The phone starts ringing! It's the remote users at the middle-of-nowhere camp, the wireless has gone down they say, the social internet is now down and the campers are very unhappy!!!

You cross your fingers and hope you can find someone with a console cable... No! No one down there has a console cable!

Fear not! you are NOT stuck, there is a way to recover from this situation!

As you probably know the process an access point takes to select a controller is:

  • Local Broadcast
  • Option 43
  • DNS
  • Previously known
  • Over the air
  • Statically configured

In our example we can't use option 43 because it's not DHCP, the domain-name is wrong so DNS won't work, there are no previously known WLC's since this is a new AP and we can't do over the air as this is the only AP available!

 The secret is the use of Local Broadcast!

All you need to do is go to the layer 3 interface that the AP is sitting on, and configure the following:

conf t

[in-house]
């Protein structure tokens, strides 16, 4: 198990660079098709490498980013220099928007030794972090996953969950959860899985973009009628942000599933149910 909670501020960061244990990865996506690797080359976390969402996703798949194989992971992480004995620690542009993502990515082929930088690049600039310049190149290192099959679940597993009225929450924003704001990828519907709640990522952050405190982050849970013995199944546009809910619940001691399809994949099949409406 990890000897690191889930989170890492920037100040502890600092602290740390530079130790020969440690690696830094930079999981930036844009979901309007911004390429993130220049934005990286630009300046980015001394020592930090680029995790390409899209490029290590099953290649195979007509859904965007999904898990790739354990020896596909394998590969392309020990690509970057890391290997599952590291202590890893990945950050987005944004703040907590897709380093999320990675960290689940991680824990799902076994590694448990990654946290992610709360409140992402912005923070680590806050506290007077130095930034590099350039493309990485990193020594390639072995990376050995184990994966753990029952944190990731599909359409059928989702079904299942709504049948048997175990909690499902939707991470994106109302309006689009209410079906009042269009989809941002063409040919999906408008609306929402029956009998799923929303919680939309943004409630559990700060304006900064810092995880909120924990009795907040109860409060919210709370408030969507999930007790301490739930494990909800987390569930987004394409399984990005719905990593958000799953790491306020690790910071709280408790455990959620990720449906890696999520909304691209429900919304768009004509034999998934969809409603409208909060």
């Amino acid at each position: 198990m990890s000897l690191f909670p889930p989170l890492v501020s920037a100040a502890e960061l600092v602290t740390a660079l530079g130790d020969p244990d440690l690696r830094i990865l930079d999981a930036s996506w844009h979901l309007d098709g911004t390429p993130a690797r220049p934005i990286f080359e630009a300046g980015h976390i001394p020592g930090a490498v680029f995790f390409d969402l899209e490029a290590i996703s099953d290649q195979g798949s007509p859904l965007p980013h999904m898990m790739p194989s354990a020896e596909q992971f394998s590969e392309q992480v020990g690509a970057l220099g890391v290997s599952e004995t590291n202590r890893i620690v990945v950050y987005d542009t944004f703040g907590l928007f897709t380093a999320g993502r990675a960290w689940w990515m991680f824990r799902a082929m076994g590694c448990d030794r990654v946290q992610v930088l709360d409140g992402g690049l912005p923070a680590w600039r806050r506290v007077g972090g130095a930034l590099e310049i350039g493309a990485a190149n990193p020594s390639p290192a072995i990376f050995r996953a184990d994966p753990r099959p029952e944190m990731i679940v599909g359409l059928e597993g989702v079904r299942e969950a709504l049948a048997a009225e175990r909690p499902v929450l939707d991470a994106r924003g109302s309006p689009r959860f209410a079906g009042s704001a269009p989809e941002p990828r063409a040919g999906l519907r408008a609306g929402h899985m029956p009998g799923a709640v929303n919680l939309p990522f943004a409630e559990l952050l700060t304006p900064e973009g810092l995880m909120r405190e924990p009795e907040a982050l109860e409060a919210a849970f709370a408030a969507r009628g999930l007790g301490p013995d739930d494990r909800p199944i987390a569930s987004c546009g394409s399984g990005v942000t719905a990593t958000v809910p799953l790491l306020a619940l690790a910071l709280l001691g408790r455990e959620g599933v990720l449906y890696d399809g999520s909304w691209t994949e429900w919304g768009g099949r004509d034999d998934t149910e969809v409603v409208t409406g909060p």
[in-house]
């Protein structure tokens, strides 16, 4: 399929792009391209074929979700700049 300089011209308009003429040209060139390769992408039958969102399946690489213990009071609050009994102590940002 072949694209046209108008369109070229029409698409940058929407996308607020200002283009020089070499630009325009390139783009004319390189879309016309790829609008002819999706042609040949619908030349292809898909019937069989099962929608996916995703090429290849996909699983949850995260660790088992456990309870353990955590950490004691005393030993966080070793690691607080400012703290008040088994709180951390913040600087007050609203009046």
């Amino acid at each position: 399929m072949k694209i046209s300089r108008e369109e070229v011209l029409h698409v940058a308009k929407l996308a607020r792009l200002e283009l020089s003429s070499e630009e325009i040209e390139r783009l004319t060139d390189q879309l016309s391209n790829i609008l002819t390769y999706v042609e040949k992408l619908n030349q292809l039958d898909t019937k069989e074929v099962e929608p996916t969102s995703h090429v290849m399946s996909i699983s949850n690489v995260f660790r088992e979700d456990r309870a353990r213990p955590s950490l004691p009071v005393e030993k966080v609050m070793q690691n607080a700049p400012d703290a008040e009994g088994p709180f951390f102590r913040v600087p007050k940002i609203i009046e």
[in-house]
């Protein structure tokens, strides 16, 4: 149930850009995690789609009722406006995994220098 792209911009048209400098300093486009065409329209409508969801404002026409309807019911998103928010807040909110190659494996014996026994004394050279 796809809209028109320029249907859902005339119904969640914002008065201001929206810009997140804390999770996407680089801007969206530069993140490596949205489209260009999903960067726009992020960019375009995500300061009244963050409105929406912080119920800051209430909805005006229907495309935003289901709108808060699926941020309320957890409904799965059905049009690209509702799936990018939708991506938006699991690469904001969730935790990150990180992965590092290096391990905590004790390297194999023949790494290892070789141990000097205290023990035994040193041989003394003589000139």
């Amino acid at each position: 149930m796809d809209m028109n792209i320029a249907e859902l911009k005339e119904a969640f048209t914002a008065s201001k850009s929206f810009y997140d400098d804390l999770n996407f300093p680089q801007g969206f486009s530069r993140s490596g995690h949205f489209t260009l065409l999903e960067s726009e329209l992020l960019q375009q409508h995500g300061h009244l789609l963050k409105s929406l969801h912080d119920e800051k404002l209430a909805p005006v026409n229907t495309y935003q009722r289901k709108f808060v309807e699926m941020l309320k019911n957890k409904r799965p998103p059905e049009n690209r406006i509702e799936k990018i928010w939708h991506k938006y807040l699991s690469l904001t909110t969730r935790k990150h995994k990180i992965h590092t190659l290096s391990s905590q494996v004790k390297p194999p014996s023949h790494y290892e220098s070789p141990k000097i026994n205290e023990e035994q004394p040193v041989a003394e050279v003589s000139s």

(config)# ip forward-protocol udp 5246

(config)# ip forward-protocol udp 12223
(config)#int #IntForLocalAPSubnet
(config-int)#ip helper-address #WirelessLanControllerIPAddress#

What the config above does is forward any UDP traffic destined to port 5246 (CAPWAP) or 12223 (LWAPP) on the broadcast address ( to your WLC! Your tricking the access point into thinking the WLC is local, after which it will join and all will be right with the world!

Quickly you add this option to your Layer 3 interface.. you return to the wlc.... YES! the access point is in the downloading run state downloading the latest image from the WLC. Your heart rate returns to it's healthy, caffeine addicted levels.

I hope you guys found this helpful, I could have used it last week! I actually ran into this information completely by accident when reading a CCIE Wireless book, the book has lots of great hints and tips, please take a look and if you like it and enjoyed this blog please purchase the book through this link Thanks so much :)